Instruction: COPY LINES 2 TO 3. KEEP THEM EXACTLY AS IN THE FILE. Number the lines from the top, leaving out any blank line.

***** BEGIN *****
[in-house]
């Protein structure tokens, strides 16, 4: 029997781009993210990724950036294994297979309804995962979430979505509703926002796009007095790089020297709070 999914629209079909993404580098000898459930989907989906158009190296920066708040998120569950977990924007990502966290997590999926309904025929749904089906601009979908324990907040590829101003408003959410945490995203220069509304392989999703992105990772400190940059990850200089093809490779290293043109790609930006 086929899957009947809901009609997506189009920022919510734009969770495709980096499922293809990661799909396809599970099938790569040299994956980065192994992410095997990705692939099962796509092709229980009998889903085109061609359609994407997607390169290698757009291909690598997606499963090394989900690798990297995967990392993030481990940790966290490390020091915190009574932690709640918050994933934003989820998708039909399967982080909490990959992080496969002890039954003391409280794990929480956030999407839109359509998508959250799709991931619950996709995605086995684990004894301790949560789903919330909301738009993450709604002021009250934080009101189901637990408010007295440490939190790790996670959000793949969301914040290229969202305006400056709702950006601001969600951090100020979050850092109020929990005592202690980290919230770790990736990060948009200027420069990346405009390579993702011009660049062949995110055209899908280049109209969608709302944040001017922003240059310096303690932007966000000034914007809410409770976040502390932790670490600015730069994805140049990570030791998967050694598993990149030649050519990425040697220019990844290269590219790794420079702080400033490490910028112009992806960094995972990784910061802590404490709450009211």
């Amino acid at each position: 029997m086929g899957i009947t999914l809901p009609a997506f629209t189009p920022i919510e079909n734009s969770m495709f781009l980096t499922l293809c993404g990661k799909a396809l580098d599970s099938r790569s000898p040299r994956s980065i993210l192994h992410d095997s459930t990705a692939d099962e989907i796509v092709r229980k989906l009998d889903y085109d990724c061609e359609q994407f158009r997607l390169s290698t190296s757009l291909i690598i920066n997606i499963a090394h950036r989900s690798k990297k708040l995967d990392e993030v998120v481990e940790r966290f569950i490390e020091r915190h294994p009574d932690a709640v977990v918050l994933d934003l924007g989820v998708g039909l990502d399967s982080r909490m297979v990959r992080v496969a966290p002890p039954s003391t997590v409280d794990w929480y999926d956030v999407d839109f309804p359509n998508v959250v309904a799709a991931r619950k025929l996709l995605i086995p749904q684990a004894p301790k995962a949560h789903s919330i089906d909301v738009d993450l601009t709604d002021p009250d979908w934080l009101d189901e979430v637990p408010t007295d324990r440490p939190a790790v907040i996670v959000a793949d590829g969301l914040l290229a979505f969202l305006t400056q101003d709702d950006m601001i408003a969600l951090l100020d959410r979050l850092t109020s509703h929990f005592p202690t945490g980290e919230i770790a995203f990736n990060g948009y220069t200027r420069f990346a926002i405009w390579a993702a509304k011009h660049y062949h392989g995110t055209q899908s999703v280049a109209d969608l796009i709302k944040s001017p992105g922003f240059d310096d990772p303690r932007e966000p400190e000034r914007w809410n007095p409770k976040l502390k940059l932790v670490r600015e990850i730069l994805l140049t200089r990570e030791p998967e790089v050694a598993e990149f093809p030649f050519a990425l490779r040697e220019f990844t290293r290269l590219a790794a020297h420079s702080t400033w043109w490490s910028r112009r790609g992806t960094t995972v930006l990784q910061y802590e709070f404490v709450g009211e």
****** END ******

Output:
């Protein structure tokens, strides 16, 4: 029997781009993210990724950036294994297979309804995962979430979505509703926002796009007095790089020297709070 999914629209079909993404580098000898459930989907989906158009190296920066708040998120569950977990924007990502966290997590999926309904025929749904089906601009979908324990907040590829101003408003959410945490995203220069509304392989999703992105990772400190940059990850200089093809490779290293043109790609930006 086929899957009947809901009609997506189009920022919510734009969770495709980096499922293809990661799909396809599970099938790569040299994956980065192994992410095997990705692939099962796509092709229980009998889903085109061609359609994407997607390169290698757009291909690598997606499963090394989900690798990297995967990392993030481990940790966290490390020091915190009574932690709640918050994933934003989820998708039909399967982080909490990959992080496969002890039954003391409280794990929480956030999407839109359509998508959250799709991931619950996709995605086995684990004894301790949560789903919330909301738009993450709604002021009250934080009101189901637990408010007295440490939190790790996670959000793949969301914040290229969202305006400056709702950006601001969600951090100020979050850092109020929990005592202690980290919230770790990736990060948009200027420069990346405009390579993702011009660049062949995110055209899908280049109209969608709302944040001017922003240059310096303690932007966000000034914007809410409770976040502390932790670490600015730069994805140049990570030791998967050694598993990149030649050519990425040697220019990844290269590219790794420079702080400033490490910028112009992806960094995972990784910061802590404490709450009211």
């Amino acid at each position: 029997m086929g899957i009947t999914l809901p009609a997506f629209t189009p920022i919510e079909n734009s969770m495709f781009l980096t499922l293809c993404g990661k799909a396809l580098d599970s099938r790569s000898p040299r994956s980065i993210l192994h992410d095997s459930t990705a692939d099962e989907i796509v092709r229980k989906l009998d889903y085109d990724c061609e359609q994407f158009r997607l390169s290698t190296s757009l291909i690598i920066n997606i499963a090394h950036r989900s690798k990297k708040l995967d990392e993030v998120v481990e940790r966290f569950i490390e020091r915190h294994p009574d932690a709640v977990v918050l994933d934003l924007g989820v998708g039909l990502d399967s982080r909490m297979v990959r992080v496969a966290p002890p039954s003391t997590v409280d794990w929480y999926d956030v999407d839109f309804p359509n998508v959250v309904a799709a991931r619950k025929l996709l995605i086995p749904q684990a004894p301790k995962a949560h789903s919330i089906d909301v738009d993450l601009t709604d002021p009250d979908w934080l009101d189901e979430v637990p408010t007295d324990r440490p939190a790790v907040i996670v959000a793949d590829g969301l914040l290229a979505f969202l305006t400056q101003d709702d950006m601001i408003a969600l951090l100020d959410r979050l850092t109020s509703h929990f005592p202690t945490g980290e919230i770790a995203f990736n990060g948009y220069t200027r420069f990346a926002i405009w390579a993702a509304k011009h660049y062949h392989g995110t055209q899908s999703v280049a109209d969608l796009i709302k944040s001017p992105g922003f240059d310096d990772p303690r932007e966000p400190e000034r914007w809410n007095p409770k976040l502390k940059l932790v670490r600015e990850i730069l994805l140049t200089r990570e030791p998967e790089v050694a598993e990149f093809p030649f050519a990425l490779r040697e220019f990844t290293r290269l590219a790794a020297h420079s702080t400033w043109w490490s910028r112009r790609g992806t960094t995972v930006l990784q910061y802590e709070f404490v709450g009211e």